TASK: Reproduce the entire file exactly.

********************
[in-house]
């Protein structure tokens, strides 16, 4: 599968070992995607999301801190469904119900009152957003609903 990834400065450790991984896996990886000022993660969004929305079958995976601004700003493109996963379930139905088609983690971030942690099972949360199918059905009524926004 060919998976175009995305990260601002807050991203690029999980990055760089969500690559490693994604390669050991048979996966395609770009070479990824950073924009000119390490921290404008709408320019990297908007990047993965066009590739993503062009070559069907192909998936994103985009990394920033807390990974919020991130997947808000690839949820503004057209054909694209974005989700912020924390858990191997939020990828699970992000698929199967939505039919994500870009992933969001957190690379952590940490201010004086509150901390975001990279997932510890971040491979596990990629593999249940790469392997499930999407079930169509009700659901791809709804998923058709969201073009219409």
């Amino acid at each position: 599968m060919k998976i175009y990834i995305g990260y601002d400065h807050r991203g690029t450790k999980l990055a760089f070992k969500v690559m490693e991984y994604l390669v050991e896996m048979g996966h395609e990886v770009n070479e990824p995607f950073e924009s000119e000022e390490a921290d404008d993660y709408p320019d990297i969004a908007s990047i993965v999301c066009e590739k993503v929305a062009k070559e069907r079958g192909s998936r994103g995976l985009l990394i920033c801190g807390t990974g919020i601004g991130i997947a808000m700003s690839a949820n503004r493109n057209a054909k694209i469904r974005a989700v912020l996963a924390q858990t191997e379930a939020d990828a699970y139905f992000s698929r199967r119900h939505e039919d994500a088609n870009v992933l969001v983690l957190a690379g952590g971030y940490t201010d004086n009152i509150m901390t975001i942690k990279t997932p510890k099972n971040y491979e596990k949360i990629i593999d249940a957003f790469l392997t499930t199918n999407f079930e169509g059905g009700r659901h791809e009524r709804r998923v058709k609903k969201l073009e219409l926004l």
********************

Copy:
[in-house]
């Protein structure tokens, strides 16, 4: 599968070992995607999301801190469904119900009152957003609903 990834400065450790991984896996990886000022993660969004929305079958995976601004700003493109996963379930139905088609983690971030942690099972949360199918059905009524926004 060919998976175009995305990260601002807050991203690029999980990055760089969500690559490693994604390669050991048979996966395609770009070479990824950073924009000119390490921290404008709408320019990297908007990047993965066009590739993503062009070559069907192909998936994103985009990394920033807390990974919020991130997947808000690839949820503004057209054909694209974005989700912020924390858990191997939020990828699970992000698929199967939505039919994500870009992933969001957190690379952590940490201010004086509150901390975001990279997932510890971040491979596990990629593999249940790469392997499930999407079930169509009700659901791809709804998923058709969201073009219409």
């Amino acid at each position: 599968m060919k998976i175009y990834i995305g990260y601002d400065h807050r991203g690029t450790k999980l990055a760089f070992k969500v690559m490693e991984y994604l390669v050991e896996m048979g996966h395609e990886v770009n070479e990824p995607f950073e924009s000119e000022e390490a921290d404008d993660y709408p320019d990297i969004a908007s990047i993965v999301c066009e590739k993503v929305a062009k070559e069907r079958g192909s998936r994103g995976l985009l990394i920033c801190g807390t990974g919020i601004g991130i997947a808000m700003s690839a949820n503004r493109n057209a054909k694209i469904r974005a989700v912020l996963a924390q858990t191997e379930a939020d990828a699970y139905f992000s698929r199967r119900h939505e039919d994500a088609n870009v992933l969001v983690l957190a690379g952590g971030y940490t201010d004086n009152i509150m901390t975001i942690k990279t997932p510890k099972n971040y491979e596990k949360i990629i593999d249940a957003f790469l392997t499930t199918n999407f079930e169509g059905g009700r659901h791809e009524r709804r998923v058709k609903k969201l073009e219409l926004l």